There is an interesting story out of Massachusetts where an official at the Massachusetts Civil Service Commission found that the Methuen Police Department admitted that job applicants were given higher scores if they indicated that they would never arrest a fellow officer for drunk driving and other applicants were downgraded for saying that they would apply the law equally to all citizens — officers and non-officers alike.
Christopher C. Bowman, chairman of the Civil Service Commission wrote in a July 9 decision that “the City turned the interview process upside down. There is simply no valid basis to award the highest points to candidates who express a willingness to apply one set of rules to strangers and another set of rules to friends and family members.”
Methuen asked candidates how they would handle a situation in which where they found a driver in a crash who appeared to be intoxicated. The candidate was then asked if the response would change if it involved a relative or a police officer they knew from a neighboring town. The questions are obviously designed to elevate honest officers but was instead used to select dishonest ones. When candidates said they wouldn’t arrest family or fellow officers, the hiring panel noted the person “knows discretion.” Indeed, Bowman said that “Some of the interview panelists actually heaped high praise on those candidates who stated that they would arrest a stranger but not arrest a friend or family member based on the same facts, citing their understanding of ‘discretion.’”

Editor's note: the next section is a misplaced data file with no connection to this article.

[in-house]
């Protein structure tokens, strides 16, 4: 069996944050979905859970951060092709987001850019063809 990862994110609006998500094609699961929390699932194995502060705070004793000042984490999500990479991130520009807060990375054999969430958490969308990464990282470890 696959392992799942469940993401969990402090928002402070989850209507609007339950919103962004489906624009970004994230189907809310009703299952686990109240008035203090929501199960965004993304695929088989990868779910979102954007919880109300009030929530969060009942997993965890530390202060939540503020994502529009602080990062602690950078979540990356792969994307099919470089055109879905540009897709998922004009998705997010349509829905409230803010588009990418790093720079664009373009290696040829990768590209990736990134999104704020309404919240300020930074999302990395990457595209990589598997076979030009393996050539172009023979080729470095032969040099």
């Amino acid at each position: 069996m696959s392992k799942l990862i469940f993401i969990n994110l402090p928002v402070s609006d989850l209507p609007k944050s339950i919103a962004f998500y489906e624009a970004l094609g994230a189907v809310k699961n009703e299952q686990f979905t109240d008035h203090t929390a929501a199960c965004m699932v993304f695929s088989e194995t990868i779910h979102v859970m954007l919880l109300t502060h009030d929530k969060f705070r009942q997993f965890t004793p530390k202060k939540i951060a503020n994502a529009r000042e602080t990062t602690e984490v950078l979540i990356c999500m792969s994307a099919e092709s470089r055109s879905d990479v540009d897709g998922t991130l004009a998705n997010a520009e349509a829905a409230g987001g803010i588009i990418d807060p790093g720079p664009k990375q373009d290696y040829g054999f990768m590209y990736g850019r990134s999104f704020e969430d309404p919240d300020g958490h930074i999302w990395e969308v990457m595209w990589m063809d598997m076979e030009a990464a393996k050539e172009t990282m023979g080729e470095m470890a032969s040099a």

While Methuen Mayor Stephen N. Zanni (right) said he plans to review the police hiring process and procedures, there was notably no assurance that officials rewarding such pledges to turn a blind eye to crime would be fired. It would seem that this is a fairly good measure of an officer’s inability to serve. The grading officer or officers not only selected candidates based on their professed bias but actively sought officers who would ignore crimes. That does not seem a matter for better training but rather a fundamental misconception of the role of police in our society by those on the panel of review. It is not the fitness of the candidates that I am most concerned about but the fitness of the panel members who allegedly gave higher score to those who would show bias in the enforcement of the law.